With its sparse design, WikiLeaks doesn't look like it would stir incredible worldwide controversy. But that's what the whistleblower website has done since this summer, and most recently over the Thanksgiving holiday weekend.
On Sunday, WikiLeaks published part of what it says is a cache of more than a quarter-million U.S. diplomatic cables. The leak of this classified material could be embarrassing at best, some say. At worst, revelations in the cables "can damage national security" and "may put lives at risk."
The organization known as WikiLeaks has been defined many different ways. It has previously said it publishes and comments on leaked documents that allege government and corporate misconduct, and it is supported by private, confidential donors. The Wall Street Journal breaks down how the site keeps its funding secret.
Although WikiLeaks has been online since 2006, it attained megawatt international celebrity in July after what was then considered the largest intelligence leak in U.S. history - the release of 90,000 secret documents about the war in Afghanistan - appeared on the site.
The July leak was followed by other leaks. In October, WikiLeaks released classified documents related to the Iraq war.
WikiLeaks has said its sources are anonymous.
Some have praised the site as a beacon of free speech. Others have criticized it as a threat to U.S. national security and America's relationship with its allies. Those who have assailed WikiLeaks also say that because the site has either directly published names of informants or other identifying information, it has endangered the lives of people around the world who are fighting terrorism.
The nonprofit site's servers are spread around the globe, including in Sweden and Iceland, because those nations offer legal protection to the disclosures made on the site.
WikiLeaks' staff is a loose band of tech-savvy volunteers who are also scattered around the world, many who have day jobs, according to interviews with past and present WikiLeaks contributors.
Julian Assange founded WikiLeaks and is considered its public face. Time magazine nominated the slightly built 39-year-old Australian with instantly recognizable white hair as a candidate for Person of the Year. The magazine called him a "new kind of whistleblower ... for the digital age."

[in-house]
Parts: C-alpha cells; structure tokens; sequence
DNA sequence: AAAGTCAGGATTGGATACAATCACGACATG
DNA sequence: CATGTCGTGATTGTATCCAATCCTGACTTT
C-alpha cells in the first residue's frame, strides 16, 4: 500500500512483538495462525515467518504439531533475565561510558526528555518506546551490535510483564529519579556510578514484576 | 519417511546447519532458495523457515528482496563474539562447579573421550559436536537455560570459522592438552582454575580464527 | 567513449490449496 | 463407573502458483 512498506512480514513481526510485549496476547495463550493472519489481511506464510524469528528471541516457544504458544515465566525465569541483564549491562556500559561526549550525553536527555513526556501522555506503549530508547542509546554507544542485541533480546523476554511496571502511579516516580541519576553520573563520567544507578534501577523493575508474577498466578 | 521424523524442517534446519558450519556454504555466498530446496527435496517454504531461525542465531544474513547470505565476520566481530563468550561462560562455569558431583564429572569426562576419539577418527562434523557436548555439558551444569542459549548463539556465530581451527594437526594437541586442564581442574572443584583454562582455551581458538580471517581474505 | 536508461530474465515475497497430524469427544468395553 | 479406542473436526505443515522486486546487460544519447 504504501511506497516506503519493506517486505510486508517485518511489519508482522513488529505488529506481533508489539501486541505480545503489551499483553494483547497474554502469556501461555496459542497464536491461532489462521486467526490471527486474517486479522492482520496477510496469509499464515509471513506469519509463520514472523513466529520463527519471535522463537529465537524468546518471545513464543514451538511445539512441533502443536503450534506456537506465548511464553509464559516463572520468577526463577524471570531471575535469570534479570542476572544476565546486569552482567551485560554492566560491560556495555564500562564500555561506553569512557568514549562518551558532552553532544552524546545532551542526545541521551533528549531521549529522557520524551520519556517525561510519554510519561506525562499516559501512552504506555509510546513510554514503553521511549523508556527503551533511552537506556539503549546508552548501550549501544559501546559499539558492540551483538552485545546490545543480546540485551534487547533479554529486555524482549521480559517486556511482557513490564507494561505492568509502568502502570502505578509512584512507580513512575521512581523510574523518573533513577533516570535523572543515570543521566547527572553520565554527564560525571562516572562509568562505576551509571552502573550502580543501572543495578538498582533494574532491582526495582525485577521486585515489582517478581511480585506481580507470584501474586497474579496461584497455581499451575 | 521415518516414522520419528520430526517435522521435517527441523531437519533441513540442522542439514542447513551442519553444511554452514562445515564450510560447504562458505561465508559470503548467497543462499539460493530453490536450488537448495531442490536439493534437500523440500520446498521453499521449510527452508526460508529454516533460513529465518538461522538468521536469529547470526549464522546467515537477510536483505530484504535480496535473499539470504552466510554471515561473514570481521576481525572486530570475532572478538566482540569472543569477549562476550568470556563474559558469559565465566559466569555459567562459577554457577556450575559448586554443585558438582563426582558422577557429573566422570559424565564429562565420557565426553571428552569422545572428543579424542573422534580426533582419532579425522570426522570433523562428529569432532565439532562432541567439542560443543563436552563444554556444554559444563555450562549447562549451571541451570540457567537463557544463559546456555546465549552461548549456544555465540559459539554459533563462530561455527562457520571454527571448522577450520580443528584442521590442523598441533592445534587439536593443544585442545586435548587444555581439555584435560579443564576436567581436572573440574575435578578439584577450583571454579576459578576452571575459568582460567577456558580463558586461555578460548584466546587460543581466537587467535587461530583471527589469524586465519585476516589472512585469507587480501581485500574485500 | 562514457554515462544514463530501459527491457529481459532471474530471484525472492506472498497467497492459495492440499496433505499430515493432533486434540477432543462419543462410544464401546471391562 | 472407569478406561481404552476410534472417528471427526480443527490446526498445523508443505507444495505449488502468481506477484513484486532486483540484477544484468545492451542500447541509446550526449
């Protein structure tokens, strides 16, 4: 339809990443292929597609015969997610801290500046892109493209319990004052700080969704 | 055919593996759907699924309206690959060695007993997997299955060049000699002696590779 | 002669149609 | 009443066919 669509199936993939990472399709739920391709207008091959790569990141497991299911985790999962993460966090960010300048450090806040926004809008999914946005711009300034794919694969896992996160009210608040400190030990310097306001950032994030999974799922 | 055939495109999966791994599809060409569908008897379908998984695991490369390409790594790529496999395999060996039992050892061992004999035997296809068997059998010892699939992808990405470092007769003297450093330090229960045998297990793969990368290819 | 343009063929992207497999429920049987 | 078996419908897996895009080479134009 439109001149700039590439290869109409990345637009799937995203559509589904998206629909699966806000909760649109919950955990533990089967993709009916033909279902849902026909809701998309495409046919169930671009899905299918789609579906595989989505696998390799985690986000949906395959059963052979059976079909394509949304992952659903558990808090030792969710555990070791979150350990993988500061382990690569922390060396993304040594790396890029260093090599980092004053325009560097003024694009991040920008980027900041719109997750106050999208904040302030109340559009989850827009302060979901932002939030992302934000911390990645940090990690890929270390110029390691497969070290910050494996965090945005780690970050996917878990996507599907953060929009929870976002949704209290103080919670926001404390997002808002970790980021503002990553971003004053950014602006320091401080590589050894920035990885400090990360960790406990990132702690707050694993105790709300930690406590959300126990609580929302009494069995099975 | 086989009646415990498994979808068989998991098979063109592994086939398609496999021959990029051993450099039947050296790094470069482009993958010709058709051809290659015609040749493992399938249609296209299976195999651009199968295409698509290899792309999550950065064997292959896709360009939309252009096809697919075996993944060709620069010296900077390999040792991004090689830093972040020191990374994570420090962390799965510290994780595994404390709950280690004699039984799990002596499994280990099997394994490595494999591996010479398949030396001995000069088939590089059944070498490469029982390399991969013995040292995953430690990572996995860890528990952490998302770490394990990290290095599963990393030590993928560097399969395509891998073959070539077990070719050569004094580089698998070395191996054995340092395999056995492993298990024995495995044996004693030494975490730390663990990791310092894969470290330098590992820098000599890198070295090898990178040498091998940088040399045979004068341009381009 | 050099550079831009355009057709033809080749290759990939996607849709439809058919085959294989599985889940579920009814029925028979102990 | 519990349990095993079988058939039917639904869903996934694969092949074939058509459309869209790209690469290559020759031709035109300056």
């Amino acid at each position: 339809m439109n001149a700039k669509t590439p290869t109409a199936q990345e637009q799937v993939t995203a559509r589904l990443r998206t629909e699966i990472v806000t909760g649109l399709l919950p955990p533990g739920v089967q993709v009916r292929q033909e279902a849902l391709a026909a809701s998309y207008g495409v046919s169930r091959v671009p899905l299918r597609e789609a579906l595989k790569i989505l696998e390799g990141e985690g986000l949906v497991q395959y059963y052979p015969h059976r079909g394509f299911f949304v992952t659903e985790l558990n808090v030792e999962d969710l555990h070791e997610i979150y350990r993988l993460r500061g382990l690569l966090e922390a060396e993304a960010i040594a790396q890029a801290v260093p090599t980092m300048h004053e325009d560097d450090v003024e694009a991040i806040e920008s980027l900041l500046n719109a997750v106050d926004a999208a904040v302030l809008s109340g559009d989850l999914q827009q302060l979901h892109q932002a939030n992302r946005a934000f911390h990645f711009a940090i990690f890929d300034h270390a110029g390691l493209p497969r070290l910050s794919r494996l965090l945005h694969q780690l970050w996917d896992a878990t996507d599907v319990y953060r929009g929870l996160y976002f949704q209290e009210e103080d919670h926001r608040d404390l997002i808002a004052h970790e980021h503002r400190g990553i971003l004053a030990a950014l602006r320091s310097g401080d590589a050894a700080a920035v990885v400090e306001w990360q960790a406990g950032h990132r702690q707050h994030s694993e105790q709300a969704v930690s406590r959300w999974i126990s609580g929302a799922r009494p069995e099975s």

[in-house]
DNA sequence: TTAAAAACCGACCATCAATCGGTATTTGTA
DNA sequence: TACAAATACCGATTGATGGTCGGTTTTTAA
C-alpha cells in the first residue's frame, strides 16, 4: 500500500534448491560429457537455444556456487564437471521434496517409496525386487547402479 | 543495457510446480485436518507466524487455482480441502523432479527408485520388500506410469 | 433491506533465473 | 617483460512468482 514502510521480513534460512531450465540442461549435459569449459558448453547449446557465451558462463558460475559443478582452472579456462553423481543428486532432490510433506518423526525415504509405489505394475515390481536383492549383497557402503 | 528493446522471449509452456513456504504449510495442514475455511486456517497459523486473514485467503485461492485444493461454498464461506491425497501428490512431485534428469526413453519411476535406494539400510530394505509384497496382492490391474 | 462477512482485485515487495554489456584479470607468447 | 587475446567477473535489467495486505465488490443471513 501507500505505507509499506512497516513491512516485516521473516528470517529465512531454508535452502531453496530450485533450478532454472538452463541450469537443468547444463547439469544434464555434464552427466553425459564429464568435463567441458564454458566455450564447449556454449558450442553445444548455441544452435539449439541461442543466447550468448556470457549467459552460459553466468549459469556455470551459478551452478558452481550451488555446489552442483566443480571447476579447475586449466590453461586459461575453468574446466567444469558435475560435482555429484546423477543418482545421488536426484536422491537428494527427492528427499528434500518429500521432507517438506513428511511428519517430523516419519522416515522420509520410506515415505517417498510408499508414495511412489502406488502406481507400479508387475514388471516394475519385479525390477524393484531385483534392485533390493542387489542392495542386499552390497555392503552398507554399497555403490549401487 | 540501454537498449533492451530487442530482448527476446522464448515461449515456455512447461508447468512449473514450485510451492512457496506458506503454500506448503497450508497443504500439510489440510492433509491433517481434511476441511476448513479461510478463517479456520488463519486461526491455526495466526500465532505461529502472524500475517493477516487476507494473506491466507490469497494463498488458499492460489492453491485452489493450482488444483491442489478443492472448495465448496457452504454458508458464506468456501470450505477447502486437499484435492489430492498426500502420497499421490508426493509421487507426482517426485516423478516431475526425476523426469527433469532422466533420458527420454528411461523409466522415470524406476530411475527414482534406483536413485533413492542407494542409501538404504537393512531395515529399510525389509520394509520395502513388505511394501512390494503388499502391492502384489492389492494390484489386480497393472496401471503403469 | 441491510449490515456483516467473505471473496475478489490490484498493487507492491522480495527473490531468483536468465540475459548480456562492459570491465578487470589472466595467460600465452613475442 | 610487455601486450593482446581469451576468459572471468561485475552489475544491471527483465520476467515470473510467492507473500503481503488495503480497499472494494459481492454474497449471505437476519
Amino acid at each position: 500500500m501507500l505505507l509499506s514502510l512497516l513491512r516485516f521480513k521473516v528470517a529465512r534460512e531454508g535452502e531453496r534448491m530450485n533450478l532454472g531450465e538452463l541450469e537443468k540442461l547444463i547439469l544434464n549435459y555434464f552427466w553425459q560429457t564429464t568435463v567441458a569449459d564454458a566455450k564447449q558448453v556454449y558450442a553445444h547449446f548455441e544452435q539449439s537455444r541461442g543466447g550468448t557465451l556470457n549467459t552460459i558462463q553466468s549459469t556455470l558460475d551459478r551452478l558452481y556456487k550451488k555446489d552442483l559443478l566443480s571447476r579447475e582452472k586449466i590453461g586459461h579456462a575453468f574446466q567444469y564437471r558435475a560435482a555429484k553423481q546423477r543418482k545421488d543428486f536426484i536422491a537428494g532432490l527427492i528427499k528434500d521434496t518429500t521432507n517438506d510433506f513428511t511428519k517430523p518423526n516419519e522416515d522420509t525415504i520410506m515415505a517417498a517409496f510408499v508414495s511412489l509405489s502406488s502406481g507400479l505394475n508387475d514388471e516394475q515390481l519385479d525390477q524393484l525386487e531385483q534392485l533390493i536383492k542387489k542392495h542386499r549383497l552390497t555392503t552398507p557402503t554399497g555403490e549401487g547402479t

Assange is constantly traveling, convinced that the work that WikiLeaks does puts him in jeopardy because various government officials would like to see the site shut down. An enigmatic figure, he rarely talks about his past except during this TED Talk earlier this year.
Shortly after the Afghanistan war log release in July, Assange became the subject of a sex crime case in Sweden, the details of which can be seen here.
It's unclear who is behind the latest batch of leaks from WikiLeaks.
It's unclear now what the fallout may be, but WikiLeaks is promising that it will release more cables in the coming weeks and months.
During all of WikiLeaks' history, there has been only one person charged in relation to a leak that appeared on the site.
In April of this year, a secret video taken in 2007 of a U.S. helicopter attack in Iraq that killed a dozen civilians, including two unarmed Reuters journalists, appeared on WikiLeaks' site. At the time, Maj. Shawn Turner, a U.S. military spokesman, said that "all evidence available supported the conclusion by those forces that they were engaging armed insurgents and not civilians."
The U.S. military arrested Pfc. Bradley Manning, a former Army intelligence analyst, in June. The then-22-year-old was charged with eight violations of the U.S. Criminal Code for transferring classified data. (Read more about Manning and details of his case.)
Manning allegedly confessed, in instant chats with an infamous California-based hacker, that he had downloaded classified information to his computer while pretending to listen to Lady Gaga.
The hacker, Adrian Lamo, turned Manning in to the FBI. Lamo says Manning had help leaking from other people, including students affiliated with MIT.